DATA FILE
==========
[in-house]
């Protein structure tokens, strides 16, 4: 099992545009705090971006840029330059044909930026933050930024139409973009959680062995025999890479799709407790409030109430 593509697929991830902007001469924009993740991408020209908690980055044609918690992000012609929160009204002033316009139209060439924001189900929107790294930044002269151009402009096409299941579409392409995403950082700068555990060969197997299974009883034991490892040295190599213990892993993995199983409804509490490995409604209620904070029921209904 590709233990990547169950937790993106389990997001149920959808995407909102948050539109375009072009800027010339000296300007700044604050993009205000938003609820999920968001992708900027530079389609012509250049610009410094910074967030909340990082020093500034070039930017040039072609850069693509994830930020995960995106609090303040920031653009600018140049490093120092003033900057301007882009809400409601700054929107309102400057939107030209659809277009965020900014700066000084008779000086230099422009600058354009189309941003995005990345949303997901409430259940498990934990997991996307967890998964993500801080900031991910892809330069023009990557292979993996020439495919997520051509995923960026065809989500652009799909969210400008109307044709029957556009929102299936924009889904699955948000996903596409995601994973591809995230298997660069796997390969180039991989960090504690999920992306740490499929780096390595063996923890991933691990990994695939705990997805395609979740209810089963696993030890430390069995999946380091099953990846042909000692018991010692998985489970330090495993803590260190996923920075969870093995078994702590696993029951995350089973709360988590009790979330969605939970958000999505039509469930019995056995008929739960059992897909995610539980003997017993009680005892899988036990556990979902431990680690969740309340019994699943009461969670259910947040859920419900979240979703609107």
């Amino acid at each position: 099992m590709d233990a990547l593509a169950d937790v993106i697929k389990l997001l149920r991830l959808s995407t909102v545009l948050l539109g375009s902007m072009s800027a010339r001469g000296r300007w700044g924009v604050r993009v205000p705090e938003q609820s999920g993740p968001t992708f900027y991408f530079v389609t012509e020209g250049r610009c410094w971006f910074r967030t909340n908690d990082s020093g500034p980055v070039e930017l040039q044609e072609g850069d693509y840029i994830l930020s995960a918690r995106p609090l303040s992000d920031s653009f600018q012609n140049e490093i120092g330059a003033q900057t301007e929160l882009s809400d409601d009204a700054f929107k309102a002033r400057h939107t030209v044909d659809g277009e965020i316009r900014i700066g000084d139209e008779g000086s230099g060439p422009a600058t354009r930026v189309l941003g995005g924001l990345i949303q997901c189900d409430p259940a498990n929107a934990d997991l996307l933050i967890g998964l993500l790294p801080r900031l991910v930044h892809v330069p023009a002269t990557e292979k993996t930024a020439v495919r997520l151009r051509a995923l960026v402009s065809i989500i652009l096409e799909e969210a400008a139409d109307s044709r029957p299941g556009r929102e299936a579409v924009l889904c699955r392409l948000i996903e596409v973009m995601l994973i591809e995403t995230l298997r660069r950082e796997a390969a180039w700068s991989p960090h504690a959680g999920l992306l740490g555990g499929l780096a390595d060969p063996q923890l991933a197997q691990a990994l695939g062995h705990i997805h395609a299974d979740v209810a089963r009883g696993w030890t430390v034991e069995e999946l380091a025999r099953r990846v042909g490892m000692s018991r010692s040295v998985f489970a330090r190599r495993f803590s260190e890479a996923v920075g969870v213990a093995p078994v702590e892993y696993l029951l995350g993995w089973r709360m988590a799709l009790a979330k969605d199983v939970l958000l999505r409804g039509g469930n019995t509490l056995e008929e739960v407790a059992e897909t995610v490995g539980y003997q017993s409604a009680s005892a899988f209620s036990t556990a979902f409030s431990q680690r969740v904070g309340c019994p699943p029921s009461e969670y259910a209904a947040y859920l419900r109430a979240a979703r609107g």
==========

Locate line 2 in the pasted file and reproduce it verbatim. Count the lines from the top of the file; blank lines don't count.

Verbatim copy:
């Protein structure tokens, strides 16, 4: 099992545009705090971006840029330059044909930026933050930024139409973009959680062995025999890479799709407790409030109430 593509697929991830902007001469924009993740991408020209908690980055044609918690992000012609929160009204002033316009139209060439924001189900929107790294930044002269151009402009096409299941579409392409995403950082700068555990060969197997299974009883034991490892040295190599213990892993993995199983409804509490490995409604209620904070029921209904 590709233990990547169950937790993106389990997001149920959808995407909102948050539109375009072009800027010339000296300007700044604050993009205000938003609820999920968001992708900027530079389609012509250049610009410094910074967030909340990082020093500034070039930017040039072609850069693509994830930020995960995106609090303040920031653009600018140049490093120092003033900057301007882009809400409601700054929107309102400057939107030209659809277009965020900014700066000084008779000086230099422009600058354009189309941003995005990345949303997901409430259940498990934990997991996307967890998964993500801080900031991910892809330069023009990557292979993996020439495919997520051509995923960026065809989500652009799909969210400008109307044709029957556009929102299936924009889904699955948000996903596409995601994973591809995230298997660069796997390969180039991989960090504690999920992306740490499929780096390595063996923890991933691990990994695939705990997805395609979740209810089963696993030890430390069995999946380091099953990846042909000692018991010692998985489970330090495993803590260190996923920075969870093995078994702590696993029951995350089973709360988590009790979330969605939970958000999505039509469930019995056995008929739960059992897909995610539980003997017993009680005892899988036990556990979902431990680690969740309340019994699943009461969670259910947040859920419900979240979703609107």